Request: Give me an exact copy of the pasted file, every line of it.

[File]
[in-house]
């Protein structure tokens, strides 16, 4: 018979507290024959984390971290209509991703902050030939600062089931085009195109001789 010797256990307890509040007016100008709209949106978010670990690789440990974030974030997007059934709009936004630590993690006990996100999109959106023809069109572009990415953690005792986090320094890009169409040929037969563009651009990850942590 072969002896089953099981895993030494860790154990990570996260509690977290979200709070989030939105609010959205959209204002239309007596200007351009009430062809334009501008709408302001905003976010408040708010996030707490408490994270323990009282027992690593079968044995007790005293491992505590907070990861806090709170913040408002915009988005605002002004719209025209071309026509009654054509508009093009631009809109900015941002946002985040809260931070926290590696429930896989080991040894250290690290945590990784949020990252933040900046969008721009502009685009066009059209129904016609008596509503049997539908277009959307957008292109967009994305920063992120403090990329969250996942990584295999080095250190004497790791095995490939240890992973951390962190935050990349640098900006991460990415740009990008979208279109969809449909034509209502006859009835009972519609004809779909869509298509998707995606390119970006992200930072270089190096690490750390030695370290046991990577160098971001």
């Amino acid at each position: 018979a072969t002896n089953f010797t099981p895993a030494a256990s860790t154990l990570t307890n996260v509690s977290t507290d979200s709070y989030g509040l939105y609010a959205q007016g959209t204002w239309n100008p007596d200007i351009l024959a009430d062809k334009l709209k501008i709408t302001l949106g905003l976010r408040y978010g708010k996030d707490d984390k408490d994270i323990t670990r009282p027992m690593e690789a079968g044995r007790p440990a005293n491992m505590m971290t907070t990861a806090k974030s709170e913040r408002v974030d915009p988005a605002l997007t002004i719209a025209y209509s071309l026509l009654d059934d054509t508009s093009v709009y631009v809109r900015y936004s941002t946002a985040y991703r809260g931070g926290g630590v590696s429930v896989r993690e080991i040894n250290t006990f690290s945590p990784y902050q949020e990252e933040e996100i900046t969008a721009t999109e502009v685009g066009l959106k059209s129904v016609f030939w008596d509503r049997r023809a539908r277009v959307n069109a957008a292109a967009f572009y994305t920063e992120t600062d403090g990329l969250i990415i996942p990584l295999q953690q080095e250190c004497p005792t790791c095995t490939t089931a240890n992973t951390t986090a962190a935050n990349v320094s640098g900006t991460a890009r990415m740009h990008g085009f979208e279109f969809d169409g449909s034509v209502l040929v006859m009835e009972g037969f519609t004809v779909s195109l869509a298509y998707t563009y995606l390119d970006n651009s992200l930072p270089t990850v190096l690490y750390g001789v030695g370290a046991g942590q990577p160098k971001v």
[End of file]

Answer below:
[in-house]
């Protein structure tokens, strides 16, 4: 018979507290024959984390971290209509991703902050030939600062089931085009195109001789 010797256990307890509040007016100008709209949106978010670990690789440990974030974030997007059934709009936004630590993690006990996100999109959106023809069109572009990415953690005792986090320094890009169409040929037969563009651009990850942590 072969002896089953099981895993030494860790154990990570996260509690977290979200709070989030939105609010959205959209204002239309007596200007351009009430062809334009501008709408302001905003976010408040708010996030707490408490994270323990009282027992690593079968044995007790005293491992505590907070990861806090709170913040408002915009988005605002002004719209025209071309026509009654054509508009093009631009809109900015941002946002985040809260931070926290590696429930896989080991040894250290690290945590990784949020990252933040900046969008721009502009685009066009059209129904016609008596509503049997539908277009959307957008292109967009994305920063992120403090990329969250996942990584295999080095250190004497790791095995490939240890992973951390962190935050990349640098900006991460990415740009990008979208279109969809449909034509209502006859009835009972519609004809779909869509298509998707995606390119970006992200930072270089190096690490750390030695370290046991990577160098971001």
């Amino acid at each position: 018979a072969t002896n089953f010797t099981p895993a030494a256990s860790t154990l990570t307890n996260v509690s977290t507290d979200s709070y989030g509040l939105y609010a959205q007016g959209t204002w239309n100008p007596d200007i351009l024959a009430d062809k334009l709209k501008i709408t302001l949106g905003l976010r408040y978010g708010k996030d707490d984390k408490d994270i323990t670990r009282p027992m690593e690789a079968g044995r007790p440990a005293n491992m505590m971290t907070t990861a806090k974030s709170e913040r408002v974030d915009p988005a605002l997007t002004i719209a025209y209509s071309l026509l009654d059934d054509t508009s093009v709009y631009v809109r900015y936004s941002t946002a985040y991703r809260g931070g926290g630590v590696s429930v896989r993690e080991i040894n250290t006990f690290s945590p990784y902050q949020e990252e933040e996100i900046t969008a721009t999109e502009v685009g066009l959106k059209s129904v016609f030939w008596d509503r049997r023809a539908r277009v959307n069109a957008a292109a967009f572009y994305t920063e992120t600062d403090g990329l969250i990415i996942p990584l295999q953690q080095e250190c004497p005792t790791c095995t490939t089931a240890n992973t951390t986090a962190a935050n990349v320094s640098g900006t991460a890009r990415m740009h990008g085009f979208e279109f969809d169409g449909s034509v209502l040929v006859m009835e009972g037969f519609t004809v779909s195109l869509a298509y998707t563009y995606l390119d970006n651009s992200l930072p270089t990850v190096l690490y750390g001789v030695g370290a046991g942590q990577p160098k971001v």